Like many other medical issues, the issue of mercy killing is very controversial, whether in the scientific or religious domains, especially that the word brain was not used in the religious texts, which talked about the heart.
In this article, we view the opinion of the Religious Authority, Sayyed Muhammad Hussein Fadlullah, who clears all misunderstandings regarding this issue, and explains the Islamic position.
The mind and the brain in the Quran
The Glorious Quran did not analyze the organic or physiological tasks of the mind. It did not explain whether the brain is where the human being stores the information. The mind in our view is similar to the spirit in being an energy that man stores to organize the information it gets and studies them to produce a feeling here and a thought there… Thus the mind is not an organic matter. It is rather an unseen energy… a spiritual energy that develops through the information and experiences it processes by thinking.
If modern science has associated all the activities, awareness, thoughts and convictions with the brain, the Quran considers them some of the capacities of the heart.
“Have they not traveled in the land so that they should have hearts with which to understand.”
The Sayyed believes that talking about the heart in this verse is figurative, just as when he talks about Allah's face: “Everything (that exists) will perish except His own Face.” It is not talking about a physical face since Allah does not have a face. It is talking about Allah Himself.
About the jurisprudence view regarding brain death, which is considered by doctors as the real death, His Eminence says: We rule that if the brain without any doubt has died, the support system may not be installed, and it is not prohibited to remove it in case it was installed. But the Sayyed feels that the jurisprudent meaning of death is problematic, since there is no precise definition of death. When does a persona die? Is it when his heart stops or when his brain dies? Does the heartbeats after the death of the brain represent human life or cellular (plant) life? All these questions are the subjects of an ongoing debate.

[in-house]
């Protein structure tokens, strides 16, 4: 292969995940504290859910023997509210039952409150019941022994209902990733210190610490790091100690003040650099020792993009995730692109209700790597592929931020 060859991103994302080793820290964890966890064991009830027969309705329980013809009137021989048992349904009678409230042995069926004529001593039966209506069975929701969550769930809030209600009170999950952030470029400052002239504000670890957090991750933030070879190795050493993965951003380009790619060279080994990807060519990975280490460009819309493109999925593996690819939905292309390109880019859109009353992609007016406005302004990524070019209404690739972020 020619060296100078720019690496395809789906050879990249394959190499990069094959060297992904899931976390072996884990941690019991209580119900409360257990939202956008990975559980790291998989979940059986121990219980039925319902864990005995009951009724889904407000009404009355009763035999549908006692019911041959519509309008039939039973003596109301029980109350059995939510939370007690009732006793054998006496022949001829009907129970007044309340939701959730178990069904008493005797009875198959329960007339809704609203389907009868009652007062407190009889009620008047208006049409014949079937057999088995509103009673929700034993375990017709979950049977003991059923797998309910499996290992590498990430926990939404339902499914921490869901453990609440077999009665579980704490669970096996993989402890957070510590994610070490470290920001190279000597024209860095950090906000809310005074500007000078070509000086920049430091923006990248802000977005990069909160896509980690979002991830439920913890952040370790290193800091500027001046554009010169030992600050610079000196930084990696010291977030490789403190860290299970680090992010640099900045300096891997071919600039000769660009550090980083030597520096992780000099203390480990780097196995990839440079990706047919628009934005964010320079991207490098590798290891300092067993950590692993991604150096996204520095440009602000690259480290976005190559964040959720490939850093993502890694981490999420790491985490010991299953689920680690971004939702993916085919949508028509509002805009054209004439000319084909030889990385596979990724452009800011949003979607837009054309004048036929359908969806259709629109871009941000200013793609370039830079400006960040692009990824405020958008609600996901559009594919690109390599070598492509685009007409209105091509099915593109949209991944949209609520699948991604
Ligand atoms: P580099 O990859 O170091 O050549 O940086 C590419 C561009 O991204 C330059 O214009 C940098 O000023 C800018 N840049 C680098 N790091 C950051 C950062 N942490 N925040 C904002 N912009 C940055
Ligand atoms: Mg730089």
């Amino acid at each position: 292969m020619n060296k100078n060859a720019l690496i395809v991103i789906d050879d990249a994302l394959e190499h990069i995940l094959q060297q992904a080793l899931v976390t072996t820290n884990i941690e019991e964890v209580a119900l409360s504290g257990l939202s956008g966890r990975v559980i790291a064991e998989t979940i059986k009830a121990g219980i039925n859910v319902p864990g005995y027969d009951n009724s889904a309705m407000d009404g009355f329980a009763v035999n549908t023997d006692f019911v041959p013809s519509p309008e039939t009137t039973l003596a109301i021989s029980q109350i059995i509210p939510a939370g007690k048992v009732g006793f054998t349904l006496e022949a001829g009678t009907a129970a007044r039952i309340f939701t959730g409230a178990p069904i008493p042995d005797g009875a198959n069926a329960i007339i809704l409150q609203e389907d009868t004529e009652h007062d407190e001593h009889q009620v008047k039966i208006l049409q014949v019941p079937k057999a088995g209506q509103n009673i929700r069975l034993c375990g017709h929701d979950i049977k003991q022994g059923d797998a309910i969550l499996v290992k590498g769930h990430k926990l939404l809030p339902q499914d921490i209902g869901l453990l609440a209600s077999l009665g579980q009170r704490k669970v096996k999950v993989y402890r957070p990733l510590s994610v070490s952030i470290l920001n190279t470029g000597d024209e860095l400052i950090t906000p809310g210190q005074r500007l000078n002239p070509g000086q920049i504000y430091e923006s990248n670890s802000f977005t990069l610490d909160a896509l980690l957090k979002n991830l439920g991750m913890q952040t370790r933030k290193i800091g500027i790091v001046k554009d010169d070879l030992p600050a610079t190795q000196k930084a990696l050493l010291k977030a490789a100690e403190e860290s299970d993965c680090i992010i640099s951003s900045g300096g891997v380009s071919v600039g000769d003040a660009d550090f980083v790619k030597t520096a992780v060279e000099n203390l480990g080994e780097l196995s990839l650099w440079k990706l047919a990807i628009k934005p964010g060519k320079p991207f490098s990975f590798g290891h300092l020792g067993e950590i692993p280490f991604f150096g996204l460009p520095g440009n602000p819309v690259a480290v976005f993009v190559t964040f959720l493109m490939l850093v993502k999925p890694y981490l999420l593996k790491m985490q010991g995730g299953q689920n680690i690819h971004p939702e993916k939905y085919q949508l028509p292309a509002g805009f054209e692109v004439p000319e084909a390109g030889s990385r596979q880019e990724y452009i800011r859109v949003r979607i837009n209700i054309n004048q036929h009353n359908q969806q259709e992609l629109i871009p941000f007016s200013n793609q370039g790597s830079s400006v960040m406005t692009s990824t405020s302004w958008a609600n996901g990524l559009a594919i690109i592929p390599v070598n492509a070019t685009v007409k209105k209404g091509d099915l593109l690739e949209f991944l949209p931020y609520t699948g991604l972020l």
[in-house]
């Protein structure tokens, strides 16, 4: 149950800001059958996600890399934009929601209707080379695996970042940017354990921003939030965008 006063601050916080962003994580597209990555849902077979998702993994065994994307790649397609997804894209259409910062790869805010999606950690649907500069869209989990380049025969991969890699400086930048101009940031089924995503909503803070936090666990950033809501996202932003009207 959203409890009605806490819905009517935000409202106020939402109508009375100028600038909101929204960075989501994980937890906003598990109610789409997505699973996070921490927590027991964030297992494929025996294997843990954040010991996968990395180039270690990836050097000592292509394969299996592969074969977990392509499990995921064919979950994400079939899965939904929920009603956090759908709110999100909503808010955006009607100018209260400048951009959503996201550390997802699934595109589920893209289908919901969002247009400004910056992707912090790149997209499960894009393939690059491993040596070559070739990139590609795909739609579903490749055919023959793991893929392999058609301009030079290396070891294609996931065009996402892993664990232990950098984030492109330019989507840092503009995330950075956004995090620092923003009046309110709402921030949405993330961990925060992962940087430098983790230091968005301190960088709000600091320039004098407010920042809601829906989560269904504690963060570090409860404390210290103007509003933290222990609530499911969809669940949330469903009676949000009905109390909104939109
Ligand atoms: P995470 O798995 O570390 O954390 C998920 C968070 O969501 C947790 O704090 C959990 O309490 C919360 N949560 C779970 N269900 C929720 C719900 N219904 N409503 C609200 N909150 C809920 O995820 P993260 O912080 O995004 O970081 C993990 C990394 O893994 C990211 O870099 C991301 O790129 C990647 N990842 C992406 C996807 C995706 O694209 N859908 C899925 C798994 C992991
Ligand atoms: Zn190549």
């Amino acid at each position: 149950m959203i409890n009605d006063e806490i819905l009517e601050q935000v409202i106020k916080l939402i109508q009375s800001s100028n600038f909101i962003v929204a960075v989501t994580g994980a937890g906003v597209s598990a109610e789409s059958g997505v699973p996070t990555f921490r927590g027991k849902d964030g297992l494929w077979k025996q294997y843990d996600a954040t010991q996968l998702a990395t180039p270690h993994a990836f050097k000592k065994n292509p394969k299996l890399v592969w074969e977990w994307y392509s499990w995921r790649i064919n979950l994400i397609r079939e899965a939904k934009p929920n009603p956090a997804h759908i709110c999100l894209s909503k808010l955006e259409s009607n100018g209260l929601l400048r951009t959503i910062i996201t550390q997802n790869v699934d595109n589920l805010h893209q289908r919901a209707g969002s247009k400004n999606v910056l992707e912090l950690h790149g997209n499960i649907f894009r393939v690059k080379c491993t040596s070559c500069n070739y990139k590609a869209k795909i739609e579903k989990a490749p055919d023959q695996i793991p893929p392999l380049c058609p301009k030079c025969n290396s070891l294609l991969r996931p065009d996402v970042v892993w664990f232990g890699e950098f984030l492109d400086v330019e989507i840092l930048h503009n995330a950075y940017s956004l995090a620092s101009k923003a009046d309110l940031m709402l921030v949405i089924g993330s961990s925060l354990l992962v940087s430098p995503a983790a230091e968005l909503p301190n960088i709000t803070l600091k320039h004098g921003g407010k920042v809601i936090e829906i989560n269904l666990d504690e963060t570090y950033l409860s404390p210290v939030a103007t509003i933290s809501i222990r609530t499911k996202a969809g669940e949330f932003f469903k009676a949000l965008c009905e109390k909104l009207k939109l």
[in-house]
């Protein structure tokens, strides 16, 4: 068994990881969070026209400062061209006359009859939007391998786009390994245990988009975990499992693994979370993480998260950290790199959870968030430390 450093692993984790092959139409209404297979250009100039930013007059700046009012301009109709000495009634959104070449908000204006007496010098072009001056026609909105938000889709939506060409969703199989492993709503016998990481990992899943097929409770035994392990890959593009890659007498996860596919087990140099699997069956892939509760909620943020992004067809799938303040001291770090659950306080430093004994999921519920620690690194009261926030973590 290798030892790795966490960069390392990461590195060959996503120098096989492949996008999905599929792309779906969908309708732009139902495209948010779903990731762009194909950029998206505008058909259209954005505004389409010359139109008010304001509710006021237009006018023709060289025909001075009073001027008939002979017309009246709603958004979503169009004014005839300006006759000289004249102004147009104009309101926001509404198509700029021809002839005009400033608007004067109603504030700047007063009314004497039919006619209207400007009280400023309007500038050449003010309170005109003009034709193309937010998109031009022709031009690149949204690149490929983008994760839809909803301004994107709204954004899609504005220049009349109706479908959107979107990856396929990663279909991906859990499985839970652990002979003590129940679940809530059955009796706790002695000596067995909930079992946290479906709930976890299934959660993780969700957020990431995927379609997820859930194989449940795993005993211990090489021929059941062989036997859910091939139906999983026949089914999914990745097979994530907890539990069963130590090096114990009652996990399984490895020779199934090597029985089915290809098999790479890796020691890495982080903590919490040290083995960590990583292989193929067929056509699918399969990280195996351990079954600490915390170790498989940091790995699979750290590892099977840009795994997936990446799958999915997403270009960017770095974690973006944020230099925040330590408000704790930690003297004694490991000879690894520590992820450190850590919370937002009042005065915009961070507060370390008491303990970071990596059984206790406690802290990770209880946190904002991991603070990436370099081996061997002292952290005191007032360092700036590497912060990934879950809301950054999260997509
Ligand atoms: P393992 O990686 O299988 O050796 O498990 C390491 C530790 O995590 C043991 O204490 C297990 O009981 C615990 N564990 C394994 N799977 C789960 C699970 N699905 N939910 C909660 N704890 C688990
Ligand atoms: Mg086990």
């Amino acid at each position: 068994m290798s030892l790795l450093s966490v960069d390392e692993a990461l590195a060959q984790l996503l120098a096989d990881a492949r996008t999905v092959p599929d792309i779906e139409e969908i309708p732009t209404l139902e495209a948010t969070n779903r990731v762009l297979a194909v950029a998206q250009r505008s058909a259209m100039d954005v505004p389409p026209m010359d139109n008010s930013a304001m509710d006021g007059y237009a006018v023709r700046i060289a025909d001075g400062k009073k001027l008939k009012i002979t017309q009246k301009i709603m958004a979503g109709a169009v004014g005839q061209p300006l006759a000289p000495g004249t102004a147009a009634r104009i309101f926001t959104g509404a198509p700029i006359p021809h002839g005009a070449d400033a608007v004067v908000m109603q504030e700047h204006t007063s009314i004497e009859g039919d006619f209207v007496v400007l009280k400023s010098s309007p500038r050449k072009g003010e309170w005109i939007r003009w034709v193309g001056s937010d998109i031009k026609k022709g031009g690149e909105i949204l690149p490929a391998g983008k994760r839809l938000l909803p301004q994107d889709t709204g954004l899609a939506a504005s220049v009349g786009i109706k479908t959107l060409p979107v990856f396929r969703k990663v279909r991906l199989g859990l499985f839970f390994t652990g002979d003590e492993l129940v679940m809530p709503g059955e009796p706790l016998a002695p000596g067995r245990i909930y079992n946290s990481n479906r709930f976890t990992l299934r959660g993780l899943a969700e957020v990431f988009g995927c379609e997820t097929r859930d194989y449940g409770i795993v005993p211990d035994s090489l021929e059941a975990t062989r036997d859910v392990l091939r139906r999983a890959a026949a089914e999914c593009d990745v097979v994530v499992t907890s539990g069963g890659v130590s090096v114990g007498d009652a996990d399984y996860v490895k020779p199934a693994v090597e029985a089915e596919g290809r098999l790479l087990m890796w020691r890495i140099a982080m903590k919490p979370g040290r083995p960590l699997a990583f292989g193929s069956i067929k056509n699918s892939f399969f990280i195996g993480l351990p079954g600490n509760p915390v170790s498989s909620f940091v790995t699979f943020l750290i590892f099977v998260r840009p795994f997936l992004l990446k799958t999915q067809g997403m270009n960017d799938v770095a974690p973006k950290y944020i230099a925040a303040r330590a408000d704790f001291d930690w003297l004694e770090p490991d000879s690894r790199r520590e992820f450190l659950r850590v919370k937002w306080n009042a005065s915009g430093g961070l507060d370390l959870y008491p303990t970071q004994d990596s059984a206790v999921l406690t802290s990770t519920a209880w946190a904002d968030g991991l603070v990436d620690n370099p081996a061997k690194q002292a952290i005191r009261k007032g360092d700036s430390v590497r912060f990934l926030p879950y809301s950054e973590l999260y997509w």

The naïve public opinion considers death to be the cessation of the heart. Many doctors too, when they want to know if a person is dead or alive, they would take his pulse. If there is no pulse then he is considered dead. This is the human experience of death that everyone knows. As for the brain death, it is only known by specialists.
Thus we ask: Is death the death of the brain, since all body systems have stopped, and therefore, the body is no longer alive? We also ask about the pulse: where does it come from. Does it come from the respiratory system, or because the heart still has some cellular life on its own?
Some jurists say if the pulse is a result of artificial respiration, it means that the person is dead. However, this point is still a controversial one.
Another point is: the person might die and some cells may stay alive: for example, when we take out the eye and provide for it the necessary requirements it will stay alive for a long time. Another example is the snake that dies but the tail continues to move. This is cellular life or "plant life" .It is an artificial life and not a normal one.
But if we leave this dispute aside, we still have to ask: Is death the death of the brain or the death of both the brain and the heart?
Here a jurisprudential issue is raised: what is it that compels me to install the support system?
And what makes it prohibited to remove it? It might be said that I should install the support system because it is a duty to preserve the life of a living person, as when I see a person's life in danger I have to save this life.
Why is it prohibited to remove the support system? Because this is considered killing. There are some jurists who say that there is evidence in the Islamic law that there is a duty to preserve life. What is meant here is the life of the body, the life of the human being, even if he is paralyzed. But this form of life that depends on the support system, in such a way that if we remove, it the person will die is not the life that we should save. Therefore removing the support system is not killing; killing is the killing of stable life, even if only in half the body if the other half is paralyzed.
That is why we do not rule that the support system should be installed and we do not rule that it is prohibited to remove it.